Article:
Eurasian Perspectives on the Future of the Multilateral Trading System: Accessions and the Evolution of WTO Rules

Astana, Kazakhstan

Objectives and programme

Historically, trade has played a critical role in shaping Eurasia by connecting various political, economic and social forces of people and communities, such as those located along the Silk Road. In modern times, trade has once again served as a catalyst for promoting dialogue and unlocking the economic potential of the newly-independent States which emerged following the redrawing of the Eurasian map in the early 1990s.

At the time of the establishment of the WTO in 1995, Eurasia was underrepresented in the Organization. During the last 23 years, 36 new Members acceded to the WTO, including many from Eurasia. Thus, the WTO has expanded to 164 Members and the reach of its rules and disciplines has been extended to over 98 per cent of global trade. With several large economies actively pursuing WTO Membership, Eurasia continues to be a source of strength and dynamism for the rules-based multilateral trading system.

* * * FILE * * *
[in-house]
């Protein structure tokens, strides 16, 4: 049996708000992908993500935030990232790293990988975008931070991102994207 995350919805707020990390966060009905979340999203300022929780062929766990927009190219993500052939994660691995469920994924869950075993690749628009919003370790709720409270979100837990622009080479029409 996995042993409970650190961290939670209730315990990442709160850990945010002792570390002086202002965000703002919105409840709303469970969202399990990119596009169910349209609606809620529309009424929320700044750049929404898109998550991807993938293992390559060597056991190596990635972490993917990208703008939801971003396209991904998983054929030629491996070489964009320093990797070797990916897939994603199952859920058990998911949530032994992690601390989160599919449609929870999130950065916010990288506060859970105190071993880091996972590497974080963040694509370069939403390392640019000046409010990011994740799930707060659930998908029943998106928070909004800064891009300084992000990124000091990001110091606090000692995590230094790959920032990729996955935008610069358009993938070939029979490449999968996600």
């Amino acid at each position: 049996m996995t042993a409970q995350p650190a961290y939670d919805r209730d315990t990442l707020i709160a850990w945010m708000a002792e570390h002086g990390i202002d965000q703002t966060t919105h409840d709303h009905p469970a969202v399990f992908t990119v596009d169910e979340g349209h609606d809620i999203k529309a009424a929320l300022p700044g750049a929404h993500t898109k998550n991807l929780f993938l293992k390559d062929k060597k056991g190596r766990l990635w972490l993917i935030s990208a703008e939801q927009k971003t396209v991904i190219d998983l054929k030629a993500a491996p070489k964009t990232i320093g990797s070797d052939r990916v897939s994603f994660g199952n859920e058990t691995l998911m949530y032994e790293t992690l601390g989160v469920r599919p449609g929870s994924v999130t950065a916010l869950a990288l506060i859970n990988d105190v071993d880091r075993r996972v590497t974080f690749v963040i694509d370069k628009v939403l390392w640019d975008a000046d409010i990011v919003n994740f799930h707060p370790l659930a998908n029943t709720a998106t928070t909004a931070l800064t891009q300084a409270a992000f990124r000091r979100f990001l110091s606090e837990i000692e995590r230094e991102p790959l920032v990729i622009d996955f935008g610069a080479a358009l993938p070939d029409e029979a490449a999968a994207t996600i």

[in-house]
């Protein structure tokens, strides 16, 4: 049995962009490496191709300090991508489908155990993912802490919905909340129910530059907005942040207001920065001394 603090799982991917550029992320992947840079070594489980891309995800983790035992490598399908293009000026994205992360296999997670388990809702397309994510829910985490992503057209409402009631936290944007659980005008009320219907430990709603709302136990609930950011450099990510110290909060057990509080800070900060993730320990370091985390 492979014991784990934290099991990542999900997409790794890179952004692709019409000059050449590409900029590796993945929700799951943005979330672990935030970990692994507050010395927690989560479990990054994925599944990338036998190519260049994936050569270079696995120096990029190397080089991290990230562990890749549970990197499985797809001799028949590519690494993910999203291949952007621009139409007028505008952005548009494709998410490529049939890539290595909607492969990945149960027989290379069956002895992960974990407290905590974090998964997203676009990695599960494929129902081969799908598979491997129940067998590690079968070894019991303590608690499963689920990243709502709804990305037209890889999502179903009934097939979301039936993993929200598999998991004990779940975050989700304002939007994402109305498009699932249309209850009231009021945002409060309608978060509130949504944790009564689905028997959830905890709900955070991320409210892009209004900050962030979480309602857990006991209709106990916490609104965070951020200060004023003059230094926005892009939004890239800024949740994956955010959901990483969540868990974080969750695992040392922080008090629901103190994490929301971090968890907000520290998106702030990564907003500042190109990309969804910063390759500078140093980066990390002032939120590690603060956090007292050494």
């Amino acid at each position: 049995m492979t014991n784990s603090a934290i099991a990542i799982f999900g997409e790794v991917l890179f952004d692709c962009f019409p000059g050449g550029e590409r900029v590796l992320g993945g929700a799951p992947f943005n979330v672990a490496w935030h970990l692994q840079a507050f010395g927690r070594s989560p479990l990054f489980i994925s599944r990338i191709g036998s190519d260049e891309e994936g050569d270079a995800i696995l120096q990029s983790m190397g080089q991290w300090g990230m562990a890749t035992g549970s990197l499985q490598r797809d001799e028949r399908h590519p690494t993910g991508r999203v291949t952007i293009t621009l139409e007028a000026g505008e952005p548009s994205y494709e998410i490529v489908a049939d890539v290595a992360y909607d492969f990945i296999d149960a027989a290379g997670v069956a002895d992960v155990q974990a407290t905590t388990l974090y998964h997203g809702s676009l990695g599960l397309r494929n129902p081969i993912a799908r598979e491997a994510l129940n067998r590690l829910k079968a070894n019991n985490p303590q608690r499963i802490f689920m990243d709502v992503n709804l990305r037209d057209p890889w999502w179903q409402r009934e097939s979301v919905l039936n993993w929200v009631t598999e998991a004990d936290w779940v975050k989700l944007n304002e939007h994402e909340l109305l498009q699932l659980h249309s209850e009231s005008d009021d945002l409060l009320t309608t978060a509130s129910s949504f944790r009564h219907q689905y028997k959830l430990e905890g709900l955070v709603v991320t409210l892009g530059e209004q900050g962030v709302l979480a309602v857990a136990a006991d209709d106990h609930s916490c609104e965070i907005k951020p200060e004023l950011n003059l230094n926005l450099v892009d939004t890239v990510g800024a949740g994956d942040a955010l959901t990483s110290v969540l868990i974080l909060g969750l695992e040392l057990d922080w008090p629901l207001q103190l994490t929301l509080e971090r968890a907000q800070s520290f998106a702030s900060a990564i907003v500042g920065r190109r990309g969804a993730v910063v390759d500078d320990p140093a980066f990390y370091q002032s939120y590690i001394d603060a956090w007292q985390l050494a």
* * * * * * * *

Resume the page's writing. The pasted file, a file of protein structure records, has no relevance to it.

Hosted in Astana, at the heart of Eurasia, the China Round Table will provide a timely context for an exchange of views on the future of the multilateral trading system through WTO accessions and their systemic contributions.  The specific objectives of the Round Table are as follows:

(i) To exchange views on the role and contributions of the Eurasian economies to the rules-based multilateral trading system and vice versa;

(ii) To share direct experience and lessons learned on WTO accessions from Eurasia;

(iii) To review the role of accessions in rule-making in the WTO; and

(iv) To provide a platform for discussions on joint initiatives in trade.


The programme of the Seventh China Round Table is structured into the following sessions:

  • Session 1: Eurasia in the Global Economy and the Multilateral Trading System;
  • Session 2: Evolution of WTO Accessions in Eurasia: Results, Impacts and New Trends;
  • Session 3: Contributions of WTO Accessions to Rule-Making;
  • Session 4: Joint Initiatives in Trade.



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